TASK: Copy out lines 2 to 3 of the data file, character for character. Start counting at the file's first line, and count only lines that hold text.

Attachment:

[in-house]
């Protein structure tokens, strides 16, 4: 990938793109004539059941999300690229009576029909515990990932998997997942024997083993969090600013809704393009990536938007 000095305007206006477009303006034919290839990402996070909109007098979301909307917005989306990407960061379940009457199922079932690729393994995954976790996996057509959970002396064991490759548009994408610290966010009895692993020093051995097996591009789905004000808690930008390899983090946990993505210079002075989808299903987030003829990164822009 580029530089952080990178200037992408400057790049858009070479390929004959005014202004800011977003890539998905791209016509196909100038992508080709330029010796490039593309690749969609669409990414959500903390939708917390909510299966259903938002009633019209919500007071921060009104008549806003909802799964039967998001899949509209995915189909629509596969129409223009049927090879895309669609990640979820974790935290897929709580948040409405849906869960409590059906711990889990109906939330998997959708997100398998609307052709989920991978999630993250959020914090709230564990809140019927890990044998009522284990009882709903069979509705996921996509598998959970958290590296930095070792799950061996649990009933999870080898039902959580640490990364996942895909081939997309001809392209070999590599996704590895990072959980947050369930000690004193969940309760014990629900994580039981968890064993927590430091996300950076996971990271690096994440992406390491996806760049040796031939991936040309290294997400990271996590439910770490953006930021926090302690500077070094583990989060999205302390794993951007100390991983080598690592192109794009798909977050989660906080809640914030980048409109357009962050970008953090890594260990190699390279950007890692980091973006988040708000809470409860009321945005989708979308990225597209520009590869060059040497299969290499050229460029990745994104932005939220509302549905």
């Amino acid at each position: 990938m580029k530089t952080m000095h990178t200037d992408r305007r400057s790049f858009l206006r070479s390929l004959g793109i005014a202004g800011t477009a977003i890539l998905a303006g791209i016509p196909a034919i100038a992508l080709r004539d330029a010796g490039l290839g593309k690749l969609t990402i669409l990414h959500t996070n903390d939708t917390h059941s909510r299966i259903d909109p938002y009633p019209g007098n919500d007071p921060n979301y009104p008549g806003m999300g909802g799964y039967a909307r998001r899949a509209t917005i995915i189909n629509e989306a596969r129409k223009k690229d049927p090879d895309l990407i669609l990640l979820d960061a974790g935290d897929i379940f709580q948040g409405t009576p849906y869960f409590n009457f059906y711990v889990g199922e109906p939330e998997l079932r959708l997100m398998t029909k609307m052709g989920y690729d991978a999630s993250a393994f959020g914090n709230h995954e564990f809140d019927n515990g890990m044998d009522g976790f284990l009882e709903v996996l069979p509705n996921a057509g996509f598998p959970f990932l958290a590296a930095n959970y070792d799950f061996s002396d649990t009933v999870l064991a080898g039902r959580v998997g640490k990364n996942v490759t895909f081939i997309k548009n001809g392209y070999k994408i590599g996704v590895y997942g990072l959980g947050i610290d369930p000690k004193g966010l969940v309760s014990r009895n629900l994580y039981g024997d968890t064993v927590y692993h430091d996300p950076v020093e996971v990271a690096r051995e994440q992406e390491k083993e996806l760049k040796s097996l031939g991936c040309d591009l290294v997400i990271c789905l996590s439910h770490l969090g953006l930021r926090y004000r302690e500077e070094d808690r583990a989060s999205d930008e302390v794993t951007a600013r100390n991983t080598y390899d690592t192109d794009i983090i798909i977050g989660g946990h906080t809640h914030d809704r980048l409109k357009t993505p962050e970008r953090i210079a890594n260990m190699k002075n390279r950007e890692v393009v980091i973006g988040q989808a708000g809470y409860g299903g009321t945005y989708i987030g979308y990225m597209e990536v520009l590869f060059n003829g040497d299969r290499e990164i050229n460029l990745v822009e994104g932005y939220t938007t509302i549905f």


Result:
């Protein structure tokens, strides 16, 4: 990938793109004539059941999300690229009576029909515990990932998997997942024997083993969090600013809704393009990536938007 000095305007206006477009303006034919290839990402996070909109007098979301909307917005989306990407960061379940009457199922079932690729393994995954976790996996057509959970002396064991490759548009994408610290966010009895692993020093051995097996591009789905004000808690930008390899983090946990993505210079002075989808299903987030003829990164822009 580029530089952080990178200037992408400057790049858009070479390929004959005014202004800011977003890539998905791209016509196909100038992508080709330029010796490039593309690749969609669409990414959500903390939708917390909510299966259903938002009633019209919500007071921060009104008549806003909802799964039967998001899949509209995915189909629509596969129409223009049927090879895309669609990640979820974790935290897929709580948040409405849906869960409590059906711990889990109906939330998997959708997100398998609307052709989920991978999630993250959020914090709230564990809140019927890990044998009522284990009882709903069979509705996921996509598998959970958290590296930095070792799950061996649990009933999870080898039902959580640490990364996942895909081939997309001809392209070999590599996704590895990072959980947050369930000690004193969940309760014990629900994580039981968890064993927590430091996300950076996971990271690096994440992406390491996806760049040796031939991936040309290294997400990271996590439910770490953006930021926090302690500077070094583990989060999205302390794993951007100390991983080598690592192109794009798909977050989660906080809640914030980048409109357009962050970008953090890594260990190699390279950007890692980091973006988040708000809470409860009321945005989708979308990225597209520009590869060059040497299969290499050229460029990745994104932005939220509302549905």
């Amino acid at each position: 990938m580029k530089t952080m000095h990178t200037d992408r305007r400057s790049f858009l206006r070479s390929l004959g793109i005014a202004g800011t477009a977003i890539l998905a303006g791209i016509p196909a034919i100038a992508l080709r004539d330029a010796g490039l290839g593309k690749l969609t990402i669409l990414h959500t996070n903390d939708t917390h059941s909510r299966i259903d909109p938002y009633p019209g007098n919500d007071p921060n979301y009104p008549g806003m999300g909802g799964y039967a909307r998001r899949a509209t917005i995915i189909n629509e989306a596969r129409k223009k690229d049927p090879d895309l990407i669609l990640l979820d960061a974790g935290d897929i379940f709580q948040g409405t009576p849906y869960f409590n009457f059906y711990v889990g199922e109906p939330e998997l079932r959708l997100m398998t029909k609307m052709g989920y690729d991978a999630s993250a393994f959020g914090n709230h995954e564990f809140d019927n515990g890990m044998d009522g976790f284990l009882e709903v996996l069979p509705n996921a057509g996509f598998p959970f990932l958290a590296a930095n959970y070792d799950f061996s002396d649990t009933v999870l064991a080898g039902r959580v998997g640490k990364n996942v490759t895909f081939i997309k548009n001809g392209y070999k994408i590599g996704v590895y997942g990072l959980g947050i610290d369930p000690k004193g966010l969940v309760s014990r009895n629900l994580y039981g024997d968890t064993v927590y692993h430091d996300p950076v020093e996971v990271a690096r051995e994440q992406e390491k083993e996806l760049k040796s097996l031939g991936c040309d591009l290294v997400i990271c789905l996590s439910h770490l969090g953006l930021r926090y004000r302690e500077e070094d808690r583990a989060s999205d930008e302390v794993t951007a600013r100390n991983t080598y390899d690592t192109d794009i983090i798909i977050g989660g946990h906080t809640h914030d809704r980048l409109k357009t993505p962050e970008r953090i210079a890594n260990m190699k002075n390279r950007e890692v393009v980091i973006g988040q989808a708000g809470y409860g299903g009321t945005y989708i987030g979308y990225m597209e990536v520009l590869f060059n003829g040497d299969r290499e990164i050229n460029l990745v822009e994104g932005y939220t938007t509302i549905f």